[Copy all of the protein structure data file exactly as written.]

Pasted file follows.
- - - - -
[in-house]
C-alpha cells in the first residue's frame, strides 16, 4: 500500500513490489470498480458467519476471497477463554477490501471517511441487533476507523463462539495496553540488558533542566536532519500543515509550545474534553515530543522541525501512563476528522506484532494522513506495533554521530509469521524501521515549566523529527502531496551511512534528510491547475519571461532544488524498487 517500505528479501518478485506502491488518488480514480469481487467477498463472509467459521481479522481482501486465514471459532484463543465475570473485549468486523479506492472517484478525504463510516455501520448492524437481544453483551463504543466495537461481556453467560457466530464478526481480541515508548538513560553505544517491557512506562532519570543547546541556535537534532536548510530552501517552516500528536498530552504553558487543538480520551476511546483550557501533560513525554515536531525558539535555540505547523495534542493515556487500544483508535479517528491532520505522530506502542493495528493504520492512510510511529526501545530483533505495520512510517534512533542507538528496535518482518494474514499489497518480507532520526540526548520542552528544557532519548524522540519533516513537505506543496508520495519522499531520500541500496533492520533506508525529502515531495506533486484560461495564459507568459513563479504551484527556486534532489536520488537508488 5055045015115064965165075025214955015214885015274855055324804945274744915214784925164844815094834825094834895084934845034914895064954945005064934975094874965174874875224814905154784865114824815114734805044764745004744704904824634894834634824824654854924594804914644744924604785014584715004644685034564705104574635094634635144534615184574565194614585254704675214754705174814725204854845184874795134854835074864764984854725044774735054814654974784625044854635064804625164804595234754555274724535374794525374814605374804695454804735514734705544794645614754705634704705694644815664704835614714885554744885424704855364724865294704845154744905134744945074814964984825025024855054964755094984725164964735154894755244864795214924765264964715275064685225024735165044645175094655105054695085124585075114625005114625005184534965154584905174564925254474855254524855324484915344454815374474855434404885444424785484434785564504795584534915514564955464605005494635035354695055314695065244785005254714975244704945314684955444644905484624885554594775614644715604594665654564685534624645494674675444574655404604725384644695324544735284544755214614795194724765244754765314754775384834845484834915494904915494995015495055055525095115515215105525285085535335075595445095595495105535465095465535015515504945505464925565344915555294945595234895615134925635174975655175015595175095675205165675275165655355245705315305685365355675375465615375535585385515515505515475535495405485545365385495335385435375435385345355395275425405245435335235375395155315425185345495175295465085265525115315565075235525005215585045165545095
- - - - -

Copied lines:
[in-house]
C-alpha cells in the first residue's frame, strides 16, 4: 500500500513490489470498480458467519476471497477463554477490501471517511441487533476507523463462539495496553540488558533542566536532519500543515509550545474534553515530543522541525501512563476528522506484532494522513506495533554521530509469521524501521515549566523529527502531496551511512534528510491547475519571461532544488524498487 517500505528479501518478485506502491488518488480514480469481487467477498463472509467459521481479522481482501486465514471459532484463543465475570473485549468486523479506492472517484478525504463510516455501520448492524437481544453483551463504543466495537461481556453467560457466530464478526481480541515508548538513560553505544517491557512506562532519570543547546541556535537534532536548510530552501517552516500528536498530552504553558487543538480520551476511546483550557501533560513525554515536531525558539535555540505547523495534542493515556487500544483508535479517528491532520505522530506502542493495528493504520492512510510511529526501545530483533505495520512510517534512533542507538528496535518482518494474514499489497518480507532520526540526548520542552528544557532519548524522540519533516513537505506543496508520495519522499531520500541500496533492520533506508525529502515531495506533486484560461495564459507568459513563479504551484527556486534532489536520488537508488 5055045015115064965165075025214955015214885015274855055324804945274744915214784925164844815094834825094834895084934845034914895064954945005064934975094874965174874875224814905154784865114824815114734805044764745004744704904824634894834634824824654854924594804914644744924604785014584715004644685034564705104574635094634635144534615184574565194614585254704675214754705174814725204854845184874795134854835074864764984854725044774735054814654974784625044854635064804625164804595234754555274724535374794525374814605374804695454804735514734705544794645614754705634704705694644815664704835614714885554744885424704855364724865294704845154744905134744945074814964984825025024855054964755094984725164964735154894755244864795214924765264964715275064685225024735165044645175094655105054695085124585075114625005114625005184534965154584905174564925254474855254524855324484915344454815374474855434404885444424785484434785564504795584534915514564955464605005494635035354695055314695065244785005254714975244704945314684955444644905484624885554594775614644715604594665654564685534624645494674675444574655404604725384644695324544735284544755214614795194724765244754765314754775384834845484834915494904915494995015495055055525095115515215105525285085535335075595445095595495105535465095465535015515504945505464925565344915555294945595234895615134925635174975655175015595175095675205165675275165655355245705315305685365355675375465615375535585385515515505515475535495405485545365385495335385435375435385345355395275425405245435335235375395155315425185345495175295465085265525115315565075235525005215585045165545095